William G. Boykin

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William G. Boykin
WilliamBoykin.jpg
Nickname(s) Jerry
Born (1948-04-19) April 19, 1948 (age 70)
Wilson, North Carolina
Allegiance United States of America
Service/branch United States Army
Years of service 1971–2007
Rank Lieutenant General
Commands held Delta Force
U.S. Army Special Operations Command
John F. Kennedy Special Warfare Center
Battles/wars Vietnam War
Operation Urgent Fury
Operation Just Cause
Operation Gothic Serpent
Operation Eagle Claw
Awards Combat Infantryman Badge
Defense Distinguished Service Medal
Army Distinguished Service Medal
Defense Superior Service Medal
Legion of Merit
Master Parachutist Badge
Military Freefall Badge
Ranger Tab
Special Forces Tab
Bronze Star
Purple Heart
Other work Professor: Hampden–Sydney College
Executive Vice President: Family Research Council

William G. "Jerry" Boykin (born April 19, 1948) was the United States Deputy Undersecretary of Defense for Intelligence under President George W. Bush from 2002 to 2007 and retired general officer. During his 36-year career in the military he spent 13 years in the Delta Force and was involved in numerous high-profile missions, including the 1980 Iran hostage rescue attempt, the 1992 hunt for Pablo Escobar in Colombia, and the Black Hawk Down incident in Mogadishu, Somalia.[1] He is an author and teaches at Hampden–Sydney College, Virginia.[2] He is currently executive vice president at the Family Research Council.[3]

Early life[edit]

William G. "Jerry" Boykin was born on April 19, 1948 in Wilson, North Carolina.[4] He attended New Bern high school and was the captain of the football team. He graduated from Virginia Polytechnic Institute and State University (Virginia Tech) with a bachelor's degree in English in 1971.

Early military career[edit]

As a young officer, he held positions in the 2nd Armored Division at Fort Hood, Texas, and in the 101st Airborne Division in Vietnam, and served as a company commander in the 24th Infantry Division (Mechanized) at Fort Stewart, Georgia.[5][6] In 1978 Boykin volunteered for and completed a specialized selection course for assignment to the 1st Special Forces Operational Detachment – Delta, or Delta Force and held numerous leadership positions including operations officer, troop commander, squadron commander, deputy commander and finally unit commander from July 1992 to July 1994. Lieutenant Colonel Lewis H."Bucky" Burruss, helping with Delta Force selection in early 1978, recalled that Boykin "had a bad knee and I thought he would never make it.... I thought, I hate to see this guy busting his [butt], I don't see how he can make it on this bad road wheel, but he surprised us." He was finally accepted into the Delta Force at the age of 29. Burruss wrote at the time that "Jerry Boykin is a Christian gentleman of the highest order." Boykin believed God had a hand in things: "God led me into the Delta Force.... And He said to me, 'This is where you ought to be.'"[5]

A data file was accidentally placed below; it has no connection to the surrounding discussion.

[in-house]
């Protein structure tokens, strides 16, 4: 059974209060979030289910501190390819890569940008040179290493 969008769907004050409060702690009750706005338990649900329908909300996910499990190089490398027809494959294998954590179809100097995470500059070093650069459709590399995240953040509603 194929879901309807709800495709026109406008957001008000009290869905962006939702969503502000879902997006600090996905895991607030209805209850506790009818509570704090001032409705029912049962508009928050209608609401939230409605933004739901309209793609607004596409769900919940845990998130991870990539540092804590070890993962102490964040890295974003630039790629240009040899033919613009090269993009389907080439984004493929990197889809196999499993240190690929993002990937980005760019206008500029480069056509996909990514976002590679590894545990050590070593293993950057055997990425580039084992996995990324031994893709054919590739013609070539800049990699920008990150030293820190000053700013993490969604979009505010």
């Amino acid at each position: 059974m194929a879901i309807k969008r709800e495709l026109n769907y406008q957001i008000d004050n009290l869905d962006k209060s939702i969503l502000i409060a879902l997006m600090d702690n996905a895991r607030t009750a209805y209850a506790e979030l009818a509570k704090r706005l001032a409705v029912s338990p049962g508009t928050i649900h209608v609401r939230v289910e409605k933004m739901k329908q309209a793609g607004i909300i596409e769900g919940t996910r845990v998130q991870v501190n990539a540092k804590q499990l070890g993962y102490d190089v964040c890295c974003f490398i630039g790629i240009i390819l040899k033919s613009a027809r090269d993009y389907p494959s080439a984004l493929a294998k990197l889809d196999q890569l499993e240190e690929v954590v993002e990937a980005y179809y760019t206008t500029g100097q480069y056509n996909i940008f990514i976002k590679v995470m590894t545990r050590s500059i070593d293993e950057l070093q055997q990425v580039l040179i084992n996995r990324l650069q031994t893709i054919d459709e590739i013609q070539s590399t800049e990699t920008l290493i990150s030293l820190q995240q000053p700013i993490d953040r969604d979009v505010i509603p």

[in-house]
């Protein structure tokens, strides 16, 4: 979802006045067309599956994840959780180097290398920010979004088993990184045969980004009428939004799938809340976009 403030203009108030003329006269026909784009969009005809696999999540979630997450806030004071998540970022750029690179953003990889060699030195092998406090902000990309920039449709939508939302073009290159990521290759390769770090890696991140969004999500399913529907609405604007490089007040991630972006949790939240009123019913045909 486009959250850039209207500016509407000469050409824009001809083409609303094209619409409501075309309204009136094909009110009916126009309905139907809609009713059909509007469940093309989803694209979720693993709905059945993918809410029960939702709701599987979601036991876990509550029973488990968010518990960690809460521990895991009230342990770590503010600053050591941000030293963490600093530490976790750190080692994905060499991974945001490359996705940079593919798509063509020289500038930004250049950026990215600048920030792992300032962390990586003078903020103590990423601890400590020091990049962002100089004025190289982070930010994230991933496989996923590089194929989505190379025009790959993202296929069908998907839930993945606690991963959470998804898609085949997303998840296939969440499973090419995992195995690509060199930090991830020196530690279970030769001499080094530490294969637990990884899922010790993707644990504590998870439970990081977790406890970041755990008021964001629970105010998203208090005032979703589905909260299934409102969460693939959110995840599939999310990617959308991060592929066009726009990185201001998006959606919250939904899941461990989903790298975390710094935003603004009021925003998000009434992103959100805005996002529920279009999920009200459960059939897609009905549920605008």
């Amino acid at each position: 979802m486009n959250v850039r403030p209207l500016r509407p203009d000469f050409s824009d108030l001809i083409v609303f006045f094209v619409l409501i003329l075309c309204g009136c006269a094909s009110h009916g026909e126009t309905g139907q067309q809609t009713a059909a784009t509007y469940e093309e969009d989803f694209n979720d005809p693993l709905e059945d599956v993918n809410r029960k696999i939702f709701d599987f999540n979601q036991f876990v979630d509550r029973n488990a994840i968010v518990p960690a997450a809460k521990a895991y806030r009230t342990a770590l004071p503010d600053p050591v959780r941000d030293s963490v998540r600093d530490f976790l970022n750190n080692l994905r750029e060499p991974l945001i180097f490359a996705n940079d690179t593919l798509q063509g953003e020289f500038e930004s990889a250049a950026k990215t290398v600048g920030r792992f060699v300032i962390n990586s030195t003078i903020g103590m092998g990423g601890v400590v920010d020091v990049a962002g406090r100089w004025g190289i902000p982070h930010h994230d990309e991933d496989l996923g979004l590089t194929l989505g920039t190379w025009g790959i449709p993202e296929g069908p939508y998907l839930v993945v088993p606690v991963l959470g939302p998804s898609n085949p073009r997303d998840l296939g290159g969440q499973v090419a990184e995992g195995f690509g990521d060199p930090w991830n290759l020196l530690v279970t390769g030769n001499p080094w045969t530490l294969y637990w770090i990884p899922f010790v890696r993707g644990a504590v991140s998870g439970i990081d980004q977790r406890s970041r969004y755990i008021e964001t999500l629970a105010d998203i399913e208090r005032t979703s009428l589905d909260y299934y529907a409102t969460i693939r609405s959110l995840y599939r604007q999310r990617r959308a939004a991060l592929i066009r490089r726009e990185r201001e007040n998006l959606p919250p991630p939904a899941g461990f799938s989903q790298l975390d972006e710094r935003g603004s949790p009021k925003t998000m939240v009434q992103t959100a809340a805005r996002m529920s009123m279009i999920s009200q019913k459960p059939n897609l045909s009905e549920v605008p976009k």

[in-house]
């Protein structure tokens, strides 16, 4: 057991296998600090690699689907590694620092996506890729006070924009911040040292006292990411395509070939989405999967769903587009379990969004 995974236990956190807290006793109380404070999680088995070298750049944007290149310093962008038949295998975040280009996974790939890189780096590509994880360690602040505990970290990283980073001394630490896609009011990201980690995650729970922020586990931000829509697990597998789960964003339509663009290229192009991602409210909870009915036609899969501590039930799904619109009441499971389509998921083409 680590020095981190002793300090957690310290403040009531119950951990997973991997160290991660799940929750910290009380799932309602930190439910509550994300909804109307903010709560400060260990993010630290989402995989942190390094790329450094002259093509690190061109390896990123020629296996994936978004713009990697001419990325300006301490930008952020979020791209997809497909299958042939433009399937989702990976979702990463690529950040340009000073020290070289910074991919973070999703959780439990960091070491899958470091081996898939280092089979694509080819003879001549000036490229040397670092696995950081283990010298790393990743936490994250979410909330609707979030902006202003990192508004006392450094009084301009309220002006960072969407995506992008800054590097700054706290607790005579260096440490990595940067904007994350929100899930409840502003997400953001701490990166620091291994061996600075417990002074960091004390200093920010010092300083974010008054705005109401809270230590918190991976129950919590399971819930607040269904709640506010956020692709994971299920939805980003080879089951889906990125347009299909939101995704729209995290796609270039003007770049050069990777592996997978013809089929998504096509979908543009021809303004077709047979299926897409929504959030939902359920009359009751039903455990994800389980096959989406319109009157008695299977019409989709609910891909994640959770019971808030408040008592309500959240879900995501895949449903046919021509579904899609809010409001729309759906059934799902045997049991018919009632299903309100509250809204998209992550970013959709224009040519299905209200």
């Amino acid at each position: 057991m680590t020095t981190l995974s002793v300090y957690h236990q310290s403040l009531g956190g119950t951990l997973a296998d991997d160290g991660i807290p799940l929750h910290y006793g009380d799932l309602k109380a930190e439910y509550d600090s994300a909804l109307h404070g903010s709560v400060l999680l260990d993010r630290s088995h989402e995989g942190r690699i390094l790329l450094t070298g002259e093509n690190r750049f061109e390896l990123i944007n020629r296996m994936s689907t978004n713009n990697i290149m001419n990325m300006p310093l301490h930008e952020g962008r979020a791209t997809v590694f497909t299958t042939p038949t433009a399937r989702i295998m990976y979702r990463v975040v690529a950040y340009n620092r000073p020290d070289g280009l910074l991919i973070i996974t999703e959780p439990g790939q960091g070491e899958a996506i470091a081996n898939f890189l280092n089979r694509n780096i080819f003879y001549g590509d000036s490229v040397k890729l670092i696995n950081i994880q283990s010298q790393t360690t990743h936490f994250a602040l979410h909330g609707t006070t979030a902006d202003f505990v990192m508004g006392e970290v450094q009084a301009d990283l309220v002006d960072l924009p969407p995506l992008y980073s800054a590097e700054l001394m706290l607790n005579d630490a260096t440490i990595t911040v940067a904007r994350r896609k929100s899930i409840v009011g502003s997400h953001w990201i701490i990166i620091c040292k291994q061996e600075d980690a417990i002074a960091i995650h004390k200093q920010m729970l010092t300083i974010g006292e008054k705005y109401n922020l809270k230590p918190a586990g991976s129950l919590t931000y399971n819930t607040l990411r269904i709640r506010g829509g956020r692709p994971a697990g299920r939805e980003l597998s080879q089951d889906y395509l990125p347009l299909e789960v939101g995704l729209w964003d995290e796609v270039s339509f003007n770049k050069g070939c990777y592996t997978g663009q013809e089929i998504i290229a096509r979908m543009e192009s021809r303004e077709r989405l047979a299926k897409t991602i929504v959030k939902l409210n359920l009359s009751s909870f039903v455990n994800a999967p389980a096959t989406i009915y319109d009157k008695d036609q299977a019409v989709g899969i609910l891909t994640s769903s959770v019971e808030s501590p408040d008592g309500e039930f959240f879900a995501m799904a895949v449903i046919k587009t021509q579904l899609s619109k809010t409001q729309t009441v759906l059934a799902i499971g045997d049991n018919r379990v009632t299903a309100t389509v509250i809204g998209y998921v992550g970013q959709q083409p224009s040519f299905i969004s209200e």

Overseas deployments[edit]

By 1980 he was the Delta Force operations officer on the April 24–25 Iranian hostage rescue attempt. Boykin called it "the greatest disappointment of my professional career because we didn't bring home 53 Americans."[7] Despite this, his "faith was strengthened" believing he had witnessed "a miracle": "Not one man who stood with us in the desert and pleaded for God to go with us was killed or even injured that night."[5]

In 1983 Major Boykin was in charge of a 'special' security detail consisting of OC Delta 9 and one OC CIA SA officer in South Korea to gain intelligence on the troop build up by North Korea on the DMZ and as additional security for President Reagan's visit.[citation needed]

In October 1983, Boykin took part in Operation Urgent Fury, the invasion of the Caribbean island of Grenada. He was wounded by anti-aircraft fire during the Delta helicopter assault on Richmond Hill prison.[8] In 1989, Boykin took part in Panama as part of the mission to apprehend Manuel Noriega.[5] and participated in Operation Acid Gambit. From 1990 to 1991 Boykin attended the Army War College. In 1992 and early 1993, as a colonel, Boykin was in Colombia leading a mission to hunt for drug lord Pablo Escobar. Seymour Hersh later claimed in The New Yorker that there were suspicions within the Pentagon that Boykin's team was going to take part in the assassination of Pablo Escobar, and that US Embassy officials in Colombia were acting as support. Hersh refers to Mark Bowden's book Killing Pablo which made allegations that the Pentagon believed Boykin intended to break the law and exceed his authority in the operation. Mark Bowden states that "within the special ops community... Pablo's death was regarded as a successful mission for Delta, and legend has it that its operators were in on the kill." Hersh quotes an anonymous retired army general as saying, "That's what those guys did. I've seen pictures of Escobar's body that you don't get from a long-range telescope lens. They were taken by guys on the assault team."[9]